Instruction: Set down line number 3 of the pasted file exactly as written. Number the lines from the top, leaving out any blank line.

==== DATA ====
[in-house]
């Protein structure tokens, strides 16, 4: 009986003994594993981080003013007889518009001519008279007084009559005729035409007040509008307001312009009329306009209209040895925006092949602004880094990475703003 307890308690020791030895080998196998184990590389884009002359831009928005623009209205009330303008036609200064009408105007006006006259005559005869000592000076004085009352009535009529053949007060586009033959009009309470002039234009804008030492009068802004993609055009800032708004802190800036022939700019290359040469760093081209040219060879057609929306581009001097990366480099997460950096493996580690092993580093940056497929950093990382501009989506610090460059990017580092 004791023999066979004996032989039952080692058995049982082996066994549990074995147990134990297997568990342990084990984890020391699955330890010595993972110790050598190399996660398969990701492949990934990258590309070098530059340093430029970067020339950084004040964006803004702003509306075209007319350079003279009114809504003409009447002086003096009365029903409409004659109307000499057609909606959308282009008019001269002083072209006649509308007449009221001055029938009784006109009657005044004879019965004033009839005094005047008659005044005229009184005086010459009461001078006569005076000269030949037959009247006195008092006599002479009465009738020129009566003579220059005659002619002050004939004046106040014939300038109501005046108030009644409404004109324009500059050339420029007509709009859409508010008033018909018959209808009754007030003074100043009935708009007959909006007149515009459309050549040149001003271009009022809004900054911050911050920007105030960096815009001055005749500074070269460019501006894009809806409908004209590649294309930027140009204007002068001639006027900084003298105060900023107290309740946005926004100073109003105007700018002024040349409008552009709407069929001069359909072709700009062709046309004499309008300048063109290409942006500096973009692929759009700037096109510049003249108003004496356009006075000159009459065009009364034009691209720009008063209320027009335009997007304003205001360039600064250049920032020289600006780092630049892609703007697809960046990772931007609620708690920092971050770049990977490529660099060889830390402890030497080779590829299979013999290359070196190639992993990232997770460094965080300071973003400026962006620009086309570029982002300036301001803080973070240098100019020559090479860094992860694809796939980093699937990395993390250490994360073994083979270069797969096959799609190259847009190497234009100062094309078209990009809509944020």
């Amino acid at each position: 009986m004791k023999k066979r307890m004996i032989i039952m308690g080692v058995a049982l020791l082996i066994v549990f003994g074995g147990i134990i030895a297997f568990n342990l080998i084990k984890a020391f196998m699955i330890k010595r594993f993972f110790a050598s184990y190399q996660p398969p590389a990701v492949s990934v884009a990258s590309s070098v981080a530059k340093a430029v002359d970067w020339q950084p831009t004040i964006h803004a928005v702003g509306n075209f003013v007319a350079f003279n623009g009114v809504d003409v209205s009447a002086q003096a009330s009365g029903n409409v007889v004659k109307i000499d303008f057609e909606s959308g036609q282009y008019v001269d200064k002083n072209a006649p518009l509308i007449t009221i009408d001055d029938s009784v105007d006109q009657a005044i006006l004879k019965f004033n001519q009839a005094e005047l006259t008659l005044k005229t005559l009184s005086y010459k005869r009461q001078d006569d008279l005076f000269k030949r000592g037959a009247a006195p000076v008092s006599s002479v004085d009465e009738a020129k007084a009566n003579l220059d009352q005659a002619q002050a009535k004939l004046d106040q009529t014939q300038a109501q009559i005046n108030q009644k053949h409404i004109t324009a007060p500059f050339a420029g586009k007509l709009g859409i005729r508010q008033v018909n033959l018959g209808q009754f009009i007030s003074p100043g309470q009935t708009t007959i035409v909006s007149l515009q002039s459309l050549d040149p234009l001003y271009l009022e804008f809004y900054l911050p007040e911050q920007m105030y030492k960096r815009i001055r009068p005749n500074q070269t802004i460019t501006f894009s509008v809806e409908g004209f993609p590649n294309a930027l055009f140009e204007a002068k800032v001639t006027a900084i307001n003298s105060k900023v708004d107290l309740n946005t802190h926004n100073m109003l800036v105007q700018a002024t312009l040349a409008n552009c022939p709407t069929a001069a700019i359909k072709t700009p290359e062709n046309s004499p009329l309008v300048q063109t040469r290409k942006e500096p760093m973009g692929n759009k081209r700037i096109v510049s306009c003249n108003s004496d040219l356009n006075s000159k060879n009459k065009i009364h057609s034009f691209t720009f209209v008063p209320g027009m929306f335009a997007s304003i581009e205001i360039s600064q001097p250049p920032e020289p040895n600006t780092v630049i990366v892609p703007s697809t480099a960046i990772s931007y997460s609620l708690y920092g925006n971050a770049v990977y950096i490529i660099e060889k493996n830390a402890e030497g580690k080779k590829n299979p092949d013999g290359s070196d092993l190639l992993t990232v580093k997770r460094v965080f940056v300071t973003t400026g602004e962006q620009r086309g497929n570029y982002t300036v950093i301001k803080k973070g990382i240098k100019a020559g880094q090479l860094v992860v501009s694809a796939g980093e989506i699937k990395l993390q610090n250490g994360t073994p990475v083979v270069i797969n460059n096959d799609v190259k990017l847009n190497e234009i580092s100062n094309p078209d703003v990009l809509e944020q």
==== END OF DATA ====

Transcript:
């Amino acid at each position: 009986m004791k023999k066979r307890m004996i032989i039952m308690g080692v058995a049982l020791l082996i066994v549990f003994g074995g147990i134990i030895a297997f568990n342990l080998i084990k984890a020391f196998m699955i330890k010595r594993f993972f110790a050598s184990y190399q996660p398969p590389a990701v492949s990934v884009a990258s590309s070098v981080a530059k340093a430029v002359d970067w020339q950084p831009t004040i964006h803004a928005v702003g509306n075209f003013v007319a350079f003279n623009g009114v809504d003409v209205s009447a002086q003096a009330s009365g029903n409409v007889v004659k109307i000499d303008f057609e909606s959308g036609q282009y008019v001269d200064k002083n072209a006649p518009l509308i007449t009221i009408d001055d029938s009784v105007d006109q009657a005044i006006l004879k019965f004033n001519q009839a005094e005047l006259t008659l005044k005229t005559l009184s005086y010459k005869r009461q001078d006569d008279l005076f000269k030949r000592g037959a009247a006195p000076v008092s006599s002479v004085d009465e009738a020129k007084a009566n003579l220059d009352q005659a002619q002050a009535k004939l004046d106040q009529t014939q300038a109501q009559i005046n108030q009644k053949h409404i004109t324009a007060p500059f050339a420029g586009k007509l709009g859409i005729r508010q008033v018909n033959l018959g209808q009754f009009i007030s003074p100043g309470q009935t708009t007959i035409v909006s007149l515009q002039s459309l050549d040149p234009l001003y271009l009022e804008f809004y900054l911050p007040e911050q920007m105030y030492k960096r815009i001055r009068p005749n500074q070269t802004i460019t501006f894009s509008v809806e409908g004209f993609p590649n294309a930027l055009f140009e204007a002068k800032v001639t006027a900084i307001n003298s105060k900023v708004d107290l309740n946005t802190h926004n100073m109003l800036v105007q700018a002024t312009l040349a409008n552009c022939p709407t069929a001069a700019i359909k072709t700009p290359e062709n046309s004499p009329l309008v300048q063109t040469r290409k942006e500096p760093m973009g692929n759009k081209r700037i096109v510049s306009c003249n108003s004496d040219l356009n006075s000159k060879n009459k065009i009364h057609s034009f691209t720009f209209v008063p209320g027009m929306f335009a997007s304003i581009e205001i360039s600064q001097p250049p920032e020289p040895n600006t780092v630049i990366v892609p703007s697809t480099a960046i990772s931007y997460s609620l708690y920092g925006n971050a770049v990977y950096i490529i660099e060889k493996n830390a402890e030497g580690k080779k590829n299979p092949d013999g290359s070196d092993l190639l992993t990232v580093k997770r460094v965080f940056v300071t973003t400026g602004e962006q620009r086309g497929n570029y982002t300036v950093i301001k803080k973070g990382i240098k100019a020559g880094q090479l860094v992860v501009s694809a796939g980093e989506i699937k990395l993390q610090n250490g994360t073994p990475v083979v270069i797969n460059n096959d799609v190259k990017l847009n190497e234009i580092s100062n094309p078209d703003v990009l809509e944020q």